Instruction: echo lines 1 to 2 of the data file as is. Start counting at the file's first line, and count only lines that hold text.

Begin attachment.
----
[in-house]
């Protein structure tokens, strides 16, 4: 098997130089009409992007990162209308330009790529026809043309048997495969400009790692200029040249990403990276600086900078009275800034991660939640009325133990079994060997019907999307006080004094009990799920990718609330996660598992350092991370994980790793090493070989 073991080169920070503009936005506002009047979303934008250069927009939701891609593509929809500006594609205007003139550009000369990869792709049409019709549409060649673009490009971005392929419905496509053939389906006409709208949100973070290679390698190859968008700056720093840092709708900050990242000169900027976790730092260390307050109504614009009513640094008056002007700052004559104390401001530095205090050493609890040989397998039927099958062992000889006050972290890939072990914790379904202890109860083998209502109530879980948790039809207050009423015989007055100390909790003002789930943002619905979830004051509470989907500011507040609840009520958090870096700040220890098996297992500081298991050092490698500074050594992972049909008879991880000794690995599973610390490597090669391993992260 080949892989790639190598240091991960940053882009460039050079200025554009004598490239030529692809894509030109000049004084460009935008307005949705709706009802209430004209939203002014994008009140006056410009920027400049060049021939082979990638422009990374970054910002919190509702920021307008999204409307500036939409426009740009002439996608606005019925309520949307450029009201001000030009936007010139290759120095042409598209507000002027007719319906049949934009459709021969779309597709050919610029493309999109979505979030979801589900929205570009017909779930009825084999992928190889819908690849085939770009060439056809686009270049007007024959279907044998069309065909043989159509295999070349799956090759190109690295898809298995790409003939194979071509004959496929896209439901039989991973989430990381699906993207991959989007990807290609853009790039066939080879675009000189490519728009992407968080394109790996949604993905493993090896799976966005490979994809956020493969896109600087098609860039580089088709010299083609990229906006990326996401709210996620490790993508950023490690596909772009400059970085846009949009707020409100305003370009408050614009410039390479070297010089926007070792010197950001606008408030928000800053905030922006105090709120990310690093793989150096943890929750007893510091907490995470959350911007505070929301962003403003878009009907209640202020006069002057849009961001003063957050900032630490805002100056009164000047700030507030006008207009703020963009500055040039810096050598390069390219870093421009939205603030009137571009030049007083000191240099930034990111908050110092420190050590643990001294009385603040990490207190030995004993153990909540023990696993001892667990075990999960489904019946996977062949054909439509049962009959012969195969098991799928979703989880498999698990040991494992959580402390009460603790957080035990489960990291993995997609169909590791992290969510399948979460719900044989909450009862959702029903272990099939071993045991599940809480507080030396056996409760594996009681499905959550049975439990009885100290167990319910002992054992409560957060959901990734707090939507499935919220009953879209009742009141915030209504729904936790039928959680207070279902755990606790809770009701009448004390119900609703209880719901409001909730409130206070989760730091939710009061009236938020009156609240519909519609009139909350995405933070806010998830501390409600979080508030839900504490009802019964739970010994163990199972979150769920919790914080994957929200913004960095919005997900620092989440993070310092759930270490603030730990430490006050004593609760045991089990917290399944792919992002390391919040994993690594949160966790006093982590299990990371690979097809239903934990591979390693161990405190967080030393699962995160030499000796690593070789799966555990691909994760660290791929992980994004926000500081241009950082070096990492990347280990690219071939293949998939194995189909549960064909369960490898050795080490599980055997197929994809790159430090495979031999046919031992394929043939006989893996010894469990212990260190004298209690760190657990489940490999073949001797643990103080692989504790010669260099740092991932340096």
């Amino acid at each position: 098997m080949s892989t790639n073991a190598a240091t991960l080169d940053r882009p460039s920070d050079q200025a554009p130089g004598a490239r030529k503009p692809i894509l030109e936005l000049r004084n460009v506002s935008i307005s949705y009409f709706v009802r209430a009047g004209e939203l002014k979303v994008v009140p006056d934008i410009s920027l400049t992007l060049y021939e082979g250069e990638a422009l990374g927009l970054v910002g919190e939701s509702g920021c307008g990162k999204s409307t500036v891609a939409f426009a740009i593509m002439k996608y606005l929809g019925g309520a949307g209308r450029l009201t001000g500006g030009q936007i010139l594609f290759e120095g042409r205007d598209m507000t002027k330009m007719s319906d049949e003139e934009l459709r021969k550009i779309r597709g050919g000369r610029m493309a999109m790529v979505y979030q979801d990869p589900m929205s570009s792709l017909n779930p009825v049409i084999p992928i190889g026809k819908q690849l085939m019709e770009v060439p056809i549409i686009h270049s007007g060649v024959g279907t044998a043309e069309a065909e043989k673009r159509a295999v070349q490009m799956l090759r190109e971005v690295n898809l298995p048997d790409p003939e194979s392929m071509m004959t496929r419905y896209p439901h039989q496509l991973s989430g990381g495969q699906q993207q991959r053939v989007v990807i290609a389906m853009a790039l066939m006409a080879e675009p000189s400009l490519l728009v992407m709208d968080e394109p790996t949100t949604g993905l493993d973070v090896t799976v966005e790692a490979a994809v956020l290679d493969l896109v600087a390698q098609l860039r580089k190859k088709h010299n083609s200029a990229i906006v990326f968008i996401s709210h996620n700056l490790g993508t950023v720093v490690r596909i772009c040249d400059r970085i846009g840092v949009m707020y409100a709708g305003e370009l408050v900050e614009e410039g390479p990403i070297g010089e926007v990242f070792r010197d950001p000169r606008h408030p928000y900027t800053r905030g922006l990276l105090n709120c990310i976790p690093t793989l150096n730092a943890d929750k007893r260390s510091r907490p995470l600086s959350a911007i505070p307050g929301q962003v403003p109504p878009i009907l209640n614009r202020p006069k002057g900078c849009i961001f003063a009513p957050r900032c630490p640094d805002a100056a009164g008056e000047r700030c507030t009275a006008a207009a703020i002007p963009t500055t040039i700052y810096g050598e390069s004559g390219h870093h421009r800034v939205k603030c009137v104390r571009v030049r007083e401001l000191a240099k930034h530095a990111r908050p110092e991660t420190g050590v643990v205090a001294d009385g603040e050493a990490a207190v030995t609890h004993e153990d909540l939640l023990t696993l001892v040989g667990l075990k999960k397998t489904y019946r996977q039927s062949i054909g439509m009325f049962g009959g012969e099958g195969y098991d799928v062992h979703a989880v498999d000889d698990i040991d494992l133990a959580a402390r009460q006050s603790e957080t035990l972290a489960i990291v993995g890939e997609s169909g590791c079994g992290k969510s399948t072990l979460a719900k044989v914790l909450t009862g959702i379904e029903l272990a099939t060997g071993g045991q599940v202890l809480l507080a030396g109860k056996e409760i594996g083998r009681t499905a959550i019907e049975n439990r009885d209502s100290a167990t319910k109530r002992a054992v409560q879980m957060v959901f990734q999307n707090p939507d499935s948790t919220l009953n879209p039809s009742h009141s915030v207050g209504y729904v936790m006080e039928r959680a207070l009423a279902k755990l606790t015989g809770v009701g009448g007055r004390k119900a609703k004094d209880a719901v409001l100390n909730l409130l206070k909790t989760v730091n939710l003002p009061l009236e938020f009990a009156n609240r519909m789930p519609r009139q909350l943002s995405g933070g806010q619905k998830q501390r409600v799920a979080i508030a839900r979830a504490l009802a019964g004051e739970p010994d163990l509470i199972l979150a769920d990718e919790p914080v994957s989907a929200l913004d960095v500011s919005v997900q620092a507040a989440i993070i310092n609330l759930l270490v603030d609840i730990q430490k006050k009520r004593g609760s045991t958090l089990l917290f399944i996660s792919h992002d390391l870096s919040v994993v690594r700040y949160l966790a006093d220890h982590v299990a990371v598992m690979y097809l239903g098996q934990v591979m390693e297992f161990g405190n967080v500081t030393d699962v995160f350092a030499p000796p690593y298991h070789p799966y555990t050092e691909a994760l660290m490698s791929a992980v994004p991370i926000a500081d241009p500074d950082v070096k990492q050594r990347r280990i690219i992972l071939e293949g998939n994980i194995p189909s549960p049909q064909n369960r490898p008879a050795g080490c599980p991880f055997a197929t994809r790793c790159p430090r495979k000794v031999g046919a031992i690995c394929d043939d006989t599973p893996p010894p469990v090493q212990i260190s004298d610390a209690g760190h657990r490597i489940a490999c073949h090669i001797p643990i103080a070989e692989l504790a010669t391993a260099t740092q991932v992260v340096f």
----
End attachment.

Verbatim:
[in-house]
């Protein structure tokens, strides 16, 4: 098997130089009409992007990162209308330009790529026809043309048997495969400009790692200029040249990403990276600086900078009275800034991660939640009325133990079994060997019907999307006080004094009990799920990718609330996660598992350092991370994980790793090493070989 073991080169920070503009936005506002009047979303934008250069927009939701891609593509929809500006594609205007003139550009000369990869792709049409019709549409060649673009490009971005392929419905496509053939389906006409709208949100973070290679390698190859968008700056720093840092709708900050990242000169900027976790730092260390307050109504614009009513640094008056002007700052004559104390401001530095205090050493609890040989397998039927099958062992000889006050972290890939072990914790379904202890109860083998209502109530879980948790039809207050009423015989007055100390909790003002789930943002619905979830004051509470989907500011507040609840009520958090870096700040220890098996297992500081298991050092490698500074050594992972049909008879991880000794690995599973610390490597090669391993992260 080949892989790639190598240091991960940053882009460039050079200025554009004598490239030529692809894509030109000049004084460009935008307005949705709706009802209430004209939203002014994008009140006056410009920027400049060049021939082979990638422009990374970054910002919190509702920021307008999204409307500036939409426009740009002439996608606005019925309520949307450029009201001000030009936007010139290759120095042409598209507000002027007719319906049949934009459709021969779309597709050919610029493309999109979505979030979801589900929205570009017909779930009825084999992928190889819908690849085939770009060439056809686009270049007007024959279907044998069309065909043989159509295999070349799956090759190109690295898809298995790409003939194979071509004959496929896209439901039989991973989430990381699906993207991959989007990807290609853009790039066939080879675009000189490519728009992407968080394109790996949604993905493993090896799976966005490979994809956020493969896109600087098609860039580089088709010299083609990229906006990326996401709210996620490790993508950023490690596909772009400059970085846009949009707020409100305003370009408050614009410039390479070297010089926007070792010197950001606008408030928000800053905030922006105090709120990310690093793989150096943890929750007893510091907490995470959350911007505070929301962003403003878009009907209640202020006069002057849009961001003063957050900032630490805002100056009164000047700030507030006008207009703020963009500055040039810096050598390069390219870093421009939205603030009137571009030049007083000191240099930034990111908050110092420190050590643990001294009385603040990490207190030995004993153990909540023990696993001892667990075990999960489904019946996977062949054909439509049962009959012969195969098991799928979703989880498999698990040991494992959580402390009460603790957080035990489960990291993995997609169909590791992290969510399948979460719900044989909450009862959702029903272990099939071993045991599940809480507080030396056996409760594996009681499905959550049975439990009885100290167990319910002992054992409560957060959901990734707090939507499935919220009953879209009742009141915030209504729904936790039928959680207070279902755990606790809770009701009448004390119900609703209880719901409001909730409130206070989760730091939710009061009236938020009156609240519909519609009139909350995405933070806010998830501390409600979080508030839900504490009802019964739970010994163990199972979150769920919790914080994957929200913004960095919005997900620092989440993070310092759930270490603030730990430490006050004593609760045991089990917290399944792919992002390391919040994993690594949160966790006093982590299990990371690979097809239903934990591979390693161990405190967080030393699962995160030499000796690593070789799966555990691909994760660290791929992980994004926000500081241009950082070096990492990347280990690219071939293949998939194995189909549960064909369960490898050795080490599980055997197929994809790159430090495979031999046919031992394929043939006989893996010894469990212990260190004298209690760190657990489940490999073949001797643990103080692989504790010669260099740092991932340096």